No music, but spring Drama offers a humorous look at the past


BP Photo by Ezra Fax

COMEDY: Senior Mati Davis and freshman Hannah Merritt practice the humorous Caught With His Trance Down, which debuted April 13.

By Abby Blumofe, Staff Writer

Shalhevet Drama’s spring performance last week was unexpected in many ways.  The troupe performed the 1897 comedy Caught with his Trance Down last week, rather than a musical as originally planned. Instead of four pay shows in the Wildfire Theater, there were only two, but all students were treated to a free performance during school hours with their grade.

And as usual, the reviews were excellent, with audiences laughing uproariously as the usual Drama cast alternately bickered, tricked and hypnotized one another throughout a tightly produced, 45-minute show.

Set in 19th-century France, Caught with his Trance Down tells the story of an upper-class man named Marcel Boriquet, played by junior Ezra Fax, being manipulated by his servant Justin, played by Amin Lari. When Boriquet intends to get married to his Antoinette, Justin does not approve and tries to ruin it. Senior Mati Davis, in his last role at Shalhevet, played Antoinette’s father. Antoinette was played by Hannah Merritt and Shana Lunzer played Mati’s servant.

Set among 1800s-esque velvet chairs and couches, the comedy was sarcastic and clever as Boriquet turned into a dog and then a woman, Francine and Marcel were hypnotized by Justin, and then Marcel Boriquet was hypnotized to act like a monkey to do housework and convinced that his fiancee was hideous.

All these comedic scenes provoked roaring laughter from the audience, especially during the fight scene between Justin and Antoinette’s father, in which the two hypnotized one another to hit themselves and do chicken dances. Caught With His Trance Down opened April 12 with on-campus performances for each grade, and then gave two public performances on Sunday, April 17.

The unusual schedule was because this year three school-day performances were given to all four grades, meaning the entire student body had the opportunity to appreciate live theater.

In addition, the cast was not burdened with selling tickets, and the performance week felt lighter because the Drama students went home right after school, Ms. Chase said.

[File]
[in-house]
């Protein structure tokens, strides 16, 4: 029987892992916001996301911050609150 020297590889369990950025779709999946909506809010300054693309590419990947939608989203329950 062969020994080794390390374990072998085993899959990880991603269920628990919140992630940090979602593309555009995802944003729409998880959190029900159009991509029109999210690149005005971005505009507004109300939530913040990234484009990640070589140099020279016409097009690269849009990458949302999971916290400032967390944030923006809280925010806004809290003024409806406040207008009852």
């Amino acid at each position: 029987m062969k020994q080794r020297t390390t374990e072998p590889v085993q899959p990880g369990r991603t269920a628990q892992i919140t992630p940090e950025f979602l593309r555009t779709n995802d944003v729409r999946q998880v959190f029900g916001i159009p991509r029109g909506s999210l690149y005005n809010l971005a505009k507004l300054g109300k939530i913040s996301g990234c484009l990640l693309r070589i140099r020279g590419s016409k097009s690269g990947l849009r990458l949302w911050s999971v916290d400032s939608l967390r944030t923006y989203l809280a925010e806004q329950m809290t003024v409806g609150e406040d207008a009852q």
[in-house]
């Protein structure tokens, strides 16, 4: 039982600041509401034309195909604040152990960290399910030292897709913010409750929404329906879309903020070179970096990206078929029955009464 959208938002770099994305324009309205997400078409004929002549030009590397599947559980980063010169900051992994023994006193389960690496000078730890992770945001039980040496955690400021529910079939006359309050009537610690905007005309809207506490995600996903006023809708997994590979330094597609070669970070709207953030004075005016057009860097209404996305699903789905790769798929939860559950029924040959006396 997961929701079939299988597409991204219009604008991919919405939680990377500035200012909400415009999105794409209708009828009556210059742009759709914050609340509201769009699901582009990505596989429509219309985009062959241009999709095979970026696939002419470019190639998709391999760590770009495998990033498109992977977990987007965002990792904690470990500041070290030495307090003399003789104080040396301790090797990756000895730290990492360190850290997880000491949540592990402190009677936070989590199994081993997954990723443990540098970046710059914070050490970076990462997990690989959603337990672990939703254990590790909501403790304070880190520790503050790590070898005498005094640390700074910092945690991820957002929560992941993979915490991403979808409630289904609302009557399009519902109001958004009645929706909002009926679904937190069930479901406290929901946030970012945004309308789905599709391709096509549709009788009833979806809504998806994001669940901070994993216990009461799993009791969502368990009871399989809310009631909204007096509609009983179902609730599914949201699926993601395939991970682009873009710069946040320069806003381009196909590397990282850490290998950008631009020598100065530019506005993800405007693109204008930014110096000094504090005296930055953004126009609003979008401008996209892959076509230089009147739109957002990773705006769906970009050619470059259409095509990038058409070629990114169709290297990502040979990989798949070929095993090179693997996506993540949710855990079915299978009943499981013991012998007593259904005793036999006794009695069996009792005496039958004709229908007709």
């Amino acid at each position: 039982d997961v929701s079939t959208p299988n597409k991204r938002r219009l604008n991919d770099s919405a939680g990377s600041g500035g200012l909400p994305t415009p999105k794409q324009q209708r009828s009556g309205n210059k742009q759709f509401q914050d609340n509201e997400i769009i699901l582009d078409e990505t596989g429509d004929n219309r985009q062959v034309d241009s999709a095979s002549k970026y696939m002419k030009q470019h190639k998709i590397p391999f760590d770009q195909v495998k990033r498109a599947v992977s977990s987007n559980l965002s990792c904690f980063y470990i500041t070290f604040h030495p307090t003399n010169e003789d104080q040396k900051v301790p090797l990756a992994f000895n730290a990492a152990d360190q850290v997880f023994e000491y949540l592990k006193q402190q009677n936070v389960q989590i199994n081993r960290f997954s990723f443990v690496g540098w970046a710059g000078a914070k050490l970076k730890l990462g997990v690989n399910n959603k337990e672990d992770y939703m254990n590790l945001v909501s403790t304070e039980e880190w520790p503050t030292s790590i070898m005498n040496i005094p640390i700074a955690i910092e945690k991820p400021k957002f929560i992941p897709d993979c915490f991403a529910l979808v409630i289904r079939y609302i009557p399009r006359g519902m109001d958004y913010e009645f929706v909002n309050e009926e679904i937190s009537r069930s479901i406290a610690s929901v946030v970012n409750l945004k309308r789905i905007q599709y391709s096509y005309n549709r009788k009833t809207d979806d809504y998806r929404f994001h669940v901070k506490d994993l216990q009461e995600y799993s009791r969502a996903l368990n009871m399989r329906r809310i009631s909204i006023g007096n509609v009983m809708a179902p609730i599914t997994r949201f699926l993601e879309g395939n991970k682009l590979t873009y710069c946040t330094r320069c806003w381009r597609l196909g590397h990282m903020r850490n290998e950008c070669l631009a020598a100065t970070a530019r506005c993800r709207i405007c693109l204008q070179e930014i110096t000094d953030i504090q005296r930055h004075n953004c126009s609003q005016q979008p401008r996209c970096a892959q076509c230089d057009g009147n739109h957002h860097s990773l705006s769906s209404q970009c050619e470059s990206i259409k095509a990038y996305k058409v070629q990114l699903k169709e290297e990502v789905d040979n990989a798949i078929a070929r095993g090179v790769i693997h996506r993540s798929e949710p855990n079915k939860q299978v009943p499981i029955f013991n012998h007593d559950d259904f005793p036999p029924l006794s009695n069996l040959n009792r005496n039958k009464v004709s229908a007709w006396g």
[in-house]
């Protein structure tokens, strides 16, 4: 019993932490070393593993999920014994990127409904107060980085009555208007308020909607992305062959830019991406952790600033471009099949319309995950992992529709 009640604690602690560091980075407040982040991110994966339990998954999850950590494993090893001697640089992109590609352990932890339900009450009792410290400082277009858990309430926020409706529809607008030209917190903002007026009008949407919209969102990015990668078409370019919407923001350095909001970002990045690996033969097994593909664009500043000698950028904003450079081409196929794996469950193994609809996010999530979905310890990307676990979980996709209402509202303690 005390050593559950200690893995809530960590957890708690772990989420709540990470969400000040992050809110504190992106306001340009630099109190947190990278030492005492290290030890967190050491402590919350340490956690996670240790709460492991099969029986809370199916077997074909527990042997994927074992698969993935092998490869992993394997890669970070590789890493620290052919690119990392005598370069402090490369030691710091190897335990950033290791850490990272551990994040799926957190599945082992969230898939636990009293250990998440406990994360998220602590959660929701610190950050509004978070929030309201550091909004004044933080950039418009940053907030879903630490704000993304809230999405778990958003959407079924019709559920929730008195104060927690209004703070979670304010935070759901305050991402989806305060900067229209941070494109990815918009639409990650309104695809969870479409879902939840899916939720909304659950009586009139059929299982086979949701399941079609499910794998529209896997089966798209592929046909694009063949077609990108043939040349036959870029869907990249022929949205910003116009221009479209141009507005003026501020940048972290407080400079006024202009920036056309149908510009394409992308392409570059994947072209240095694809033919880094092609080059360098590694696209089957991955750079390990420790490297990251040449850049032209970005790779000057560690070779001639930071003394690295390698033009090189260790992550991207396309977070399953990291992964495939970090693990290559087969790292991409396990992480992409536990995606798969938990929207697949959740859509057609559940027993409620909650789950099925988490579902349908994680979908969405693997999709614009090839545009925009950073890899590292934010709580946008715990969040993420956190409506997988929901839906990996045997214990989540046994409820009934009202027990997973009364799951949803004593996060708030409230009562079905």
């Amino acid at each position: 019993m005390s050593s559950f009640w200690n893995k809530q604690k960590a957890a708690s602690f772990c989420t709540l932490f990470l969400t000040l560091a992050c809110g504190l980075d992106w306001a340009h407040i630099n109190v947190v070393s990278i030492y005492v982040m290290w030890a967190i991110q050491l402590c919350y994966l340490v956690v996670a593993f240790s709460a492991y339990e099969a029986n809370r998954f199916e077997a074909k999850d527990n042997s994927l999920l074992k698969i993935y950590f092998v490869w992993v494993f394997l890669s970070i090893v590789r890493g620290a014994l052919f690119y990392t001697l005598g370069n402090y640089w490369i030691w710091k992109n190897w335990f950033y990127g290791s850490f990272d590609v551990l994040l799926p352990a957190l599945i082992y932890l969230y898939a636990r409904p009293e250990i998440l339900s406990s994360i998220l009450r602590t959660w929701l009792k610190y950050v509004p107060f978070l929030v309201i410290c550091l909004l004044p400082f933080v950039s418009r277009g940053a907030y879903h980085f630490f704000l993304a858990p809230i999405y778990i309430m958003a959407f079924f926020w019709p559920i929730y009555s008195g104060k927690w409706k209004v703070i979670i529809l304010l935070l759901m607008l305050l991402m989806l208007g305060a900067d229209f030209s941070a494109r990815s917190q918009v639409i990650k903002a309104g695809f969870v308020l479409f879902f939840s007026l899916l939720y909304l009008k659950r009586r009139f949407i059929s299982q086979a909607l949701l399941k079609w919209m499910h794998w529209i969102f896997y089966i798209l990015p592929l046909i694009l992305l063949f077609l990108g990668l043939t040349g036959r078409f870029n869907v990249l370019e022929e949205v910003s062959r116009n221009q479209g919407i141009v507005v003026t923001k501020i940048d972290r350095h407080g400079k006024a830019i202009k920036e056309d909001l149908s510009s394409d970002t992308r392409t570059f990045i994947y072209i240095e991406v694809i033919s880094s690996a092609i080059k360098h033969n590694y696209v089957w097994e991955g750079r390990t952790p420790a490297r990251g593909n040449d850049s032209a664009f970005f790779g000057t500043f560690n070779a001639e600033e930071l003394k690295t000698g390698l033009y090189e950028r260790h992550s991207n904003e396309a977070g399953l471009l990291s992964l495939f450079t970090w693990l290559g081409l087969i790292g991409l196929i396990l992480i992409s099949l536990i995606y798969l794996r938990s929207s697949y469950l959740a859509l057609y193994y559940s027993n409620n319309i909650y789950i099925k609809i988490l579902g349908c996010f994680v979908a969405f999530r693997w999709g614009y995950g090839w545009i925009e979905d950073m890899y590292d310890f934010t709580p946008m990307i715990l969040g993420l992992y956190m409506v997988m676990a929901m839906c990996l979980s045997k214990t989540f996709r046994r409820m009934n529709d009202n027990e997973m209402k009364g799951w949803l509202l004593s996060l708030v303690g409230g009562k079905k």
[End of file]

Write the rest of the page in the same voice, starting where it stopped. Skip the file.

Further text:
And the musical, it seemed, was an idea whose time had not come. Though 12 students had originally showed interest in the musical, only six showed up to audition for its nine roles last September, according to Drama Director Mrs. Emily Chase.

After much time and preparation spent arranging the musical, she was disappointed that it did not run and said she did not plan on trying a musical again.

“I was disappointed, as I had paid for rights, ordered the music, and hired a music director who helped conduct auditions,” Ms. Chase said in an interview. “I was able to get most, but not all, of the money back. However, I am very happy with the play we are working on now; everything’s worked out.”

There had not been a musical since 2013, when the group performed a student-written show called Nashville Nights. This time, Ms. Chase chose The 25th Annual Putnam County Spelling Bee.

At fall Drama meetings there was a general interest from the people involved. But in the end, not enough were able to commit two to three hours of rehearsal twice a week— the minimum needed in order to successfully run a musical, according to Ms. Chase.

“It may be that some freshman expressed interest early in the school year,” Ms. Chase said. “They later on realized their work load was too heavy for them to add in rehearsals.”

Students also cited scheduling conflicts.

“It conflicted with my other co-curriculars and it seemed too time-consuming to balance both,” said freshman Lucy Fried, who has sung in musical theater in the past but did not audition for the show.

When word spread that the musical was canceled, freshman Donna Grunfeld was both upset and relieved.

“Personally I feel a little relieved and disappointed, because I thought this was going to be funny and knowing Mrs. Chase she’d be able to put on a good show,” Donna said. “At the same time I am relieved because I have a fear of singing publicly.”

Junior Eliana Meltzer, producer and stage manager, said a musical would have been more time-consuming.

“Having a musical would have taken up more time beyond the two to three hours spent at least two times a week practicing and perfecting,” Eliana said.

A musical would have required dancing, longer rehearsal hours and complicated sets, which would have been especially difficult this year because of calendar issues and the timing of chagim.

Although the initial plans fell through, it worked out in the end.

“We have six actors in the play, and they are in love with it.” Mrs. Chase said before the show opened. “These things always seem to work out in the end.”